As you know, last week I participated in the Tri U Mah indoor triathlon at the University of Minnesota Aquatic center. What you may not know is how terrified I was to do the swim. Yes, I may have joked about it in my blog about the race, but as I sat on the edge of that pool and contemplated life pre race, I was truly terrified.
That fear came from back when I was a kid...
Imagine you're 8-9 years old. You're in a scout group and you're taking a field trip of sorts to the local community center. Plus, the community center has a pool. Awesome!
On the day of the field trip, you are excited beyond max. You rush out of the car when you get to the community center. But, being the slowest and chubbiest kid of the group, unfortunately you're the last one out of the locker room once you change into your suit.
Your peers are already all in the pool, splashing around and having a great time. They yell to you to hurry up and jump in. So, in a rush and also wanting to impress them, you take a running leap from the side of the pool, pushing off and landing a good 2-3 feet from the edge.
What you weren't expecting in all of this is that your friends were actually treading water. The pool is deep where you just landed. The water is over your head, your toes don't hit the bottom, and you're not prepared to swim. You panic and start to flap your arms wildly, pushing yourself down below the water line rather than forwards towards the wall. Your friends all scatter, scared by your wild thrashing.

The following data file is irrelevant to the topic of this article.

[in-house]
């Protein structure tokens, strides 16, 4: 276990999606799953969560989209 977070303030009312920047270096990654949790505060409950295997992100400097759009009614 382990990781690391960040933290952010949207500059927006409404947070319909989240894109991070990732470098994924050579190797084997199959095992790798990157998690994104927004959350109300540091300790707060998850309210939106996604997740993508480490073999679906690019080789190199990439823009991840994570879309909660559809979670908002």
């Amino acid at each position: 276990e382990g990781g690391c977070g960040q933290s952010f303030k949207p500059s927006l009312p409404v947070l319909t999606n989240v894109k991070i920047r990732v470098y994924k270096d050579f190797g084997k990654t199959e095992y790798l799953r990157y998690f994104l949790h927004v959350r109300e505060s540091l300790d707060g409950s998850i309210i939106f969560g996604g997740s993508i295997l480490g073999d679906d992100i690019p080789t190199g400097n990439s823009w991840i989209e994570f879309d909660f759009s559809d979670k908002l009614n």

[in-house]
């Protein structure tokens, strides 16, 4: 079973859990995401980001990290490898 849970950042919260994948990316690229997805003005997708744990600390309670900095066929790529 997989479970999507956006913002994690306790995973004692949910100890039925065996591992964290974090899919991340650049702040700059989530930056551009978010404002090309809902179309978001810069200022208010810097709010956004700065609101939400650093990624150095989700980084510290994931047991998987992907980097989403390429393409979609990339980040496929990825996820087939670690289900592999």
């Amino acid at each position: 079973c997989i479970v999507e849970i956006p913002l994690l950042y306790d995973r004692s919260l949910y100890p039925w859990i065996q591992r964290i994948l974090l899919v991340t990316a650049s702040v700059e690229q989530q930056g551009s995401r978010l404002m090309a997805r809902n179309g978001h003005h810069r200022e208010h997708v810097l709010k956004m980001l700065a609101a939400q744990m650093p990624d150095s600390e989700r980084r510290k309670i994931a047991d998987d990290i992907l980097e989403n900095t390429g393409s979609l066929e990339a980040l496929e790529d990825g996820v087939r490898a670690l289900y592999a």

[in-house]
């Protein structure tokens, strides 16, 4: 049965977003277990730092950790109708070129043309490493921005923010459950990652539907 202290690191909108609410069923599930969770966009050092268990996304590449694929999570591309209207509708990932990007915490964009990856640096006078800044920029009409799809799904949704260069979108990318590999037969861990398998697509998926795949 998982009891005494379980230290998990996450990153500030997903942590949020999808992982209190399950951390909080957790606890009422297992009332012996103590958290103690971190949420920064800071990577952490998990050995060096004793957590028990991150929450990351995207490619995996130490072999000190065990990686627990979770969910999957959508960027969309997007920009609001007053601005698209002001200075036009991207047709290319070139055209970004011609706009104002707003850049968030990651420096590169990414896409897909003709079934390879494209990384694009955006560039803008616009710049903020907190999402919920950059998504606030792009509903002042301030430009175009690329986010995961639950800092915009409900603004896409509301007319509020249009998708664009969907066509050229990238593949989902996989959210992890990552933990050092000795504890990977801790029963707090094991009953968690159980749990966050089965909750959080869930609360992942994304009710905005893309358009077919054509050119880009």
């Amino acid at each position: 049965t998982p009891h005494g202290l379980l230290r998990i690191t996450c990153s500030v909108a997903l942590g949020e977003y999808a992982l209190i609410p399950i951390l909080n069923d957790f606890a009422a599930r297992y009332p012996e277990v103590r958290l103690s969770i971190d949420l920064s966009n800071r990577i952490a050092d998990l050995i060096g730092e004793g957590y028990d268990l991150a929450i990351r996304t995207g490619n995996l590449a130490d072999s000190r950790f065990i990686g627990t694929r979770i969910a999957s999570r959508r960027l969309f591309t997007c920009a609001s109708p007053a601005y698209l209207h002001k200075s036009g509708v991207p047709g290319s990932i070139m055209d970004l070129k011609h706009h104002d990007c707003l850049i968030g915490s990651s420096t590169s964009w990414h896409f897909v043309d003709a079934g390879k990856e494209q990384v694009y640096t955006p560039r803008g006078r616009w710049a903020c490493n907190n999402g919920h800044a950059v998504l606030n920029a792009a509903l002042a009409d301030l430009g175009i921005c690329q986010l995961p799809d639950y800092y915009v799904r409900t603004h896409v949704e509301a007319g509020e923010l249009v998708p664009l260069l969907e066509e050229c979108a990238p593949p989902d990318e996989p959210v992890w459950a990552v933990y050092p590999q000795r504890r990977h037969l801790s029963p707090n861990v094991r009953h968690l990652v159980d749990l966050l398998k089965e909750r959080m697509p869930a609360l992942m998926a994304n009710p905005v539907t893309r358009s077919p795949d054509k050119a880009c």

You start taking in water and choking.
It becomes harder and harder to find your breath.
A few seconds pass but it feels like an eternity. Adults by now have realized there's a problem, and all hurry to the side of the pool. Someone's dad, someone you don't even know, frantically reaches over the edge of the pool for your hand. But your arm is too short by at least a foot to catch his grasp.
He starts yelling at you to come forward. "It's just a little farther, you can do it".
You're sobbing, screaming, thrashing wildly and fighting for breath. The water is burning your throat and nose. The dad extends his arm further out, stretching more and more. Finally, he ends up laying down on the pools edge for leverage, stretching out to his limit. You extend your arm as far as you can and you graze his finger tips.
Everyone is screaming for a life guard.
You finally get close enough that the dad can grab you by the wrist. He grips you so tight and pulls so hard that your wrist aches. But he has you. And suddenly you are sitting on the edge of the pool, coughing and retching chlorine out of your throat and nose.
Your eyes are on fire. It hurts to breathe. You have lost all emotional control and are so worked up you have to go sit in the car outside. You end up going home early from your outing, the jubilation of the field trip now totally lost.
A few months later, it's warm enough for outdoor swimming. Your parents take you to a long time family friend's house. They have a pool in their back yard that you used to love swimming in, but now you refuse to even get in the water.
Your parents force you to walk down the stairs into the pool. You make it about ankle deep before you have a full on melt down, and end up running out of the pool to the bathroom where you promptly vomit due to working yourself into such an emotional tizzy.
Eventually, the years go by and you're able to enjoy the water again, although you prefer to keep it waste deep or shallower so that it's "in control". Regardless of your comfort level, you've had plenty of swim lessons, so when the opportunity presents itself you can swim ... although you never stray too far from the edge of the pool in the deep end.